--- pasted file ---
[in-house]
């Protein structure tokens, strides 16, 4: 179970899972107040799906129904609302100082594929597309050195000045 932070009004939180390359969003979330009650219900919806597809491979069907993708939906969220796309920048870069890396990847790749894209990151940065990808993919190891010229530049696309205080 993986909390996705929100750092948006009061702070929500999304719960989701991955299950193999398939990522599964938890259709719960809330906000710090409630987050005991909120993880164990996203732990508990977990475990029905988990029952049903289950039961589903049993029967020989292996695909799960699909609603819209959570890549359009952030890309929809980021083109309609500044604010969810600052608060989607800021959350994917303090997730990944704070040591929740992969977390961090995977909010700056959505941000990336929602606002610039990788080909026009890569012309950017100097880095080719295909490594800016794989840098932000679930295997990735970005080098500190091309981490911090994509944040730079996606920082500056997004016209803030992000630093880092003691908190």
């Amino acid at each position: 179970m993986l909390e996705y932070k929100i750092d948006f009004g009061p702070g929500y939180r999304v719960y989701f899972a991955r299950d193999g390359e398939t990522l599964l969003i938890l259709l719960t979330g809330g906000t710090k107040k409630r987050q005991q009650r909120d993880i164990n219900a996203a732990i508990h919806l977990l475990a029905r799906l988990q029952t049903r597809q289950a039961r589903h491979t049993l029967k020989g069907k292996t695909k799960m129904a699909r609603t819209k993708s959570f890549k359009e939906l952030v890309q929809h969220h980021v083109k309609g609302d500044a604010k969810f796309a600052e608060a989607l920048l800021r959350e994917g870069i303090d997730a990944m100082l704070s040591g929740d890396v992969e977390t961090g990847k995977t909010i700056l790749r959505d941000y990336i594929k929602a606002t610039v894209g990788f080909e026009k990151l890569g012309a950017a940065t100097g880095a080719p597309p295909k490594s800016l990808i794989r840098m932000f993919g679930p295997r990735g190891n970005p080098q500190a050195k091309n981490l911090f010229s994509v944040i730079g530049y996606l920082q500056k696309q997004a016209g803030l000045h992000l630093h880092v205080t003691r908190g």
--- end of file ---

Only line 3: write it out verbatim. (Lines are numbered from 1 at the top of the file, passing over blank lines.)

């Amino acid at each position: 179970m993986l909390e996705y932070k929100i750092d948006f009004g009061p702070g929500y939180r999304v719960y989701f899972a991955r299950d193999g390359e398939t990522l599964l969003i938890l259709l719960t979330g809330g906000t710090k107040k409630r987050q005991q009650r909120d993880i164990n219900a996203a732990i508990h919806l977990l475990a029905r799906l988990q029952t049903r597809q289950a039961r589903h491979t049993l029967k020989g069907k292996t695909k799960m129904a699909r609603t819209k993708s959570f890549k359009e939906l952030v890309q929809h969220h980021v083109k309609g609302d500044a604010k969810f796309a600052e608060a989607l920048l800021r959350e994917g870069i303090d997730a990944m100082l704070s040591g929740d890396v992969e977390t961090g990847k995977t909010i700056l790749r959505d941000y990336i594929k929602a606002t610039v894209g990788f080909e026009k990151l890569g012309a950017a940065t100097g880095a080719p597309p295909k490594s800016l990808i794989r840098m932000f993919g679930p295997r990735g190891n970005p080098q500190a050195k091309n981490l911090f010229s994509v944040i730079g530049y996606l920082q500056k696309q997004a016209g803030l000045h992000l630093h880092v205080t003691r908190g």